Virginia Woolf (1882)
It was on this date, January 25, 1882, that British novelist Virginia Woolf was born Adeline Virginia Stephen in London. She was the daughter of Julia Jackson Duckworth, a member of the Duckworth publishing family, and Sir Leslie Stephen, the literary critic and founder of the Dictionary of National Biography. Not only was she educated at home, in the bookish atmosphere of her literary father and publishing mother, but Virginia's famous father — whose first wife was Thackeray's daughter — was friends with Henry James, Matthew Arnold, George Meredith, Lord Tennyson, and George Eliot. "Think how I was brought up!" wrote Virginia to her friend, Vita Sackville-West, "No school; mooning about alone among my father's books; never any chance to pick up all that goes on in schools — throwing balls; ragging; slang; vulgarities; scenes; jealousies!"
Virginia gave little thought to religion, generally: "I like the Roman Catholic religion," she wrote. "I say it is an attempt at art." Biographer James King notes that Virginia "always remained a great admirer of the aesthetics of Roman Catholicism...," an attitude that is characteristic of those, such as Oscar Wilde, to whom Church doctrines are repugnant: "Although she hated the arrogance of Christianity," writes King, "she remembered that she had always been fond of its ceremonies."
From the beginning, Virginia was troubled: Her mother died when she was in her early teens, her half sister died two years later, her father finally succumbed to cancer in 1904, and she was sexually molested by her half-brother Gerald Duckworth. When her brother Toby died in 1906, Virginia had a mental breakdown.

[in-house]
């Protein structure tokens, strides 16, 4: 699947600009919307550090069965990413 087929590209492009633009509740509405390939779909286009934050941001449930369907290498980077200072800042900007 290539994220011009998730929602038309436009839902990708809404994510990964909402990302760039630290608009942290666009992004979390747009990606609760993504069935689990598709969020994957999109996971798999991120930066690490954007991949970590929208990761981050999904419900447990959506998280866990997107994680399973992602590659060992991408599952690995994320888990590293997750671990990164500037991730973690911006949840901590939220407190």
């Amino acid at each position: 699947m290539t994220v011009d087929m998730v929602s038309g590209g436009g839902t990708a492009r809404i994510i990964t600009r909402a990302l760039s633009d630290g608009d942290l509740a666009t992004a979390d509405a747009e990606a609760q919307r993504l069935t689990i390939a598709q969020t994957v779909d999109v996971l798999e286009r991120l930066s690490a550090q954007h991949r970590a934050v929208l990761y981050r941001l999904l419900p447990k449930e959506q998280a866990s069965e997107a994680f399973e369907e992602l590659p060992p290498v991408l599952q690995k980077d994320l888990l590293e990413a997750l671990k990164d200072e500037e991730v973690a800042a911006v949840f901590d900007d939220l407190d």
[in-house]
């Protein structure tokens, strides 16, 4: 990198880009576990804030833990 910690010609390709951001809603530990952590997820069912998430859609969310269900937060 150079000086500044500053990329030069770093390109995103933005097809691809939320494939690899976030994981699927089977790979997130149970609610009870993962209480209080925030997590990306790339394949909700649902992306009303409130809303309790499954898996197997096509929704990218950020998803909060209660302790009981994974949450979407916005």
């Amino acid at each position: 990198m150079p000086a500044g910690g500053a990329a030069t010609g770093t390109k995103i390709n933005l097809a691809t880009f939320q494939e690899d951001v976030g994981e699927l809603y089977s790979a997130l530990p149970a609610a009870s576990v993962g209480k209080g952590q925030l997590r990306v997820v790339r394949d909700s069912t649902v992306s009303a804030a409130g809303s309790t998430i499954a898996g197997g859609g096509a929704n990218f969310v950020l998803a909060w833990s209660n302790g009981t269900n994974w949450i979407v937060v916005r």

Virginia began to write for the Times Literary Supplement in 1905, married critic and writer Leonard Woolf in 1912, and published her first book, The Voyage Out in 1915. Virginia Woolf was the central figure of the Bloomsbury Group and established herself as one of the leading feminist and modernist writers between the wars with To The Lighthouse (1927) and The Waves (1931). She self-published with her husband through Hogart Press.
Woolf's other major works include Mrs. Dalloway (1925), Orlando (1928), a fantasy in which a male character in the Elizabethan court becomes a female character in the present (i.e., 1928), A Room of One's Own (1929), which Woolf explained thus: "A woman must have money and a room of her own if she is to write fiction," and about 500 essays.
Rarely does Woolf touch on religion in her novels and essays, but in her letters she is more candid. In a 1936 letter to Vita Sackville-West (after whom Woolf modeled the Orlando character), Woolf reflects on French peasant faith in West's St. Joan of Arc (1936), saying, "...they believed where we cant. Or rather, our belief is hardly perceptible to us, but will be to those who write our lives in 600 years. ... I agree, we do believe, not in God though: not one anyhow. ... Perhaps I mean, belief is almost unconscious. And the living belief now is in human beings."
In a letter to Dame Ethel Smith, written while listening to a December 26 BBC broadcast, Woolf wrote, "A man breaks in from the cave where Christ was born. How repulsive the Xtian [sic] religion as conveyed by the Xtian clergyman is...". And to the same correspondent, three years later, Woolf found herself "reflecting upon my lack of what you possess — faith;" and asking "how much more pervious to preaching your faith makes you than my lack?"
After her final attack of mental illness, on 28 March 1941 Virginia Woolf weighted her pockets with rocks and drowned herself in the River Ouse by her Sussex home. She was already immortal at 59.
 James King, Virginia Woolf, 1994.  Ibid., p. 479.  Ibid., p. 444.  Nigel Nicolson and Joanne Trautmann, eds., The Letters of Virginia Woolf, 6 vols., 1975-83, Volume 6, p. 50.  Woolf to Ethel Smith, 29 June 1936, in ibid., p. 196.  Woolf to Ethel Smith, 14 May 1939, in ibid., p. 332.
Originally published January 2004.
In her 1991 Nobel lecture, Gordimer makes a brilliant if veiled charge, using theistic language, that writers are more powerful with their words than religions are with their dogmas.